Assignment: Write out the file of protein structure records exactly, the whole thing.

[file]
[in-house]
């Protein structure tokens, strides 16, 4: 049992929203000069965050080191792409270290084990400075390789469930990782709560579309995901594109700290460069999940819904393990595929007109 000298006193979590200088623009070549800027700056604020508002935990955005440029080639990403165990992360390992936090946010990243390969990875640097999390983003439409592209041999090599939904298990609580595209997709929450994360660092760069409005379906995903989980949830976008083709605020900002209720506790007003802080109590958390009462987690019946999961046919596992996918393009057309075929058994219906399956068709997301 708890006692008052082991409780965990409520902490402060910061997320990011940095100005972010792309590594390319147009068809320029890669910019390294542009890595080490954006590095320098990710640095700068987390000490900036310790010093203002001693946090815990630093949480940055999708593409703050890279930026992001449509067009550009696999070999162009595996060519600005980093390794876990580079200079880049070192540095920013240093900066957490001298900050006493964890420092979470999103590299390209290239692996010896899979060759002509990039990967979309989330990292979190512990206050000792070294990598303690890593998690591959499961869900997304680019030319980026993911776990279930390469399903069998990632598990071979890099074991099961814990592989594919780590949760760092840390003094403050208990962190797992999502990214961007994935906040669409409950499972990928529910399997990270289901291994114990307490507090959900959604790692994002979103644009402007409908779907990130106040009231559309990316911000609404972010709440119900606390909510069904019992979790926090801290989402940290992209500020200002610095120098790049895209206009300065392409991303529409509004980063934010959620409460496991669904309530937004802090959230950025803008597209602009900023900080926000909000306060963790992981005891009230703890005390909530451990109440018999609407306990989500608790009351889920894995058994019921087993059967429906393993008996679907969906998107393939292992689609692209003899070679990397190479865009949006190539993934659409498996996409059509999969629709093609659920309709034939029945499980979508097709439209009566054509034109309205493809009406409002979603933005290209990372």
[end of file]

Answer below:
[in-house]
């Protein structure tokens, strides 16, 4: 049992929203000069965050080191792409270290084990400075390789469930990782709560579309995901594109700290460069999940819904393990595929007109 000298006193979590200088623009070549800027700056604020508002935990955005440029080639990403165990992360390992936090946010990243390969990875640097999390983003439409592209041999090599939904298990609580595209997709929450994360660092760069409005379906995903989980949830976008083709605020900002209720506790007003802080109590958390009462987690019946999961046919596992996918393009057309075929058994219906399956068709997301 708890006692008052082991409780965990409520902490402060910061997320990011940095100005972010792309590594390319147009068809320029890669910019390294542009890595080490954006590095320098990710640095700068987390000490900036310790010093203002001693946090815990630093949480940055999708593409703050890279930026992001449509067009550009696999070999162009595996060519600005980093390794876990580079200079880049070192540095920013240093900066957490001298900050006493964890420092979470999103590299390209290239692996010896899979060759002509990039990967979309989330990292979190512990206050000792070294990598303690890593998690591959499961869900997304680019030319980026993911776990279930390469399903069998990632598990071979890099074991099961814990592989594919780590949760760092840390003094403050208990962190797992999502990214961007994935906040669409409950499972990928529910399997990270289901291994114990307490507090959900959604790692994002979103644009402007409908779907990130106040009231559309990316911000609404972010709440119900606390909510069904019992979790926090801290989402940290992209500020200002610095120098790049895209206009300065392409991303529409509004980063934010959620409460496991669904309530937004802090959230950025803008597209602009900023900080926000909000306060963790992981005891009230703890005390909530451990109440018999609407306990989500608790009351889920894995058994019921087993059967429906393993008996679907969906998107393939292992689609692209003899070679990397190479865009949006190539993934659409498996996409059509999969629709093609659920309709034939029945499980979508097709439209009566054509034109309205493809009406409002979603933005290209990372």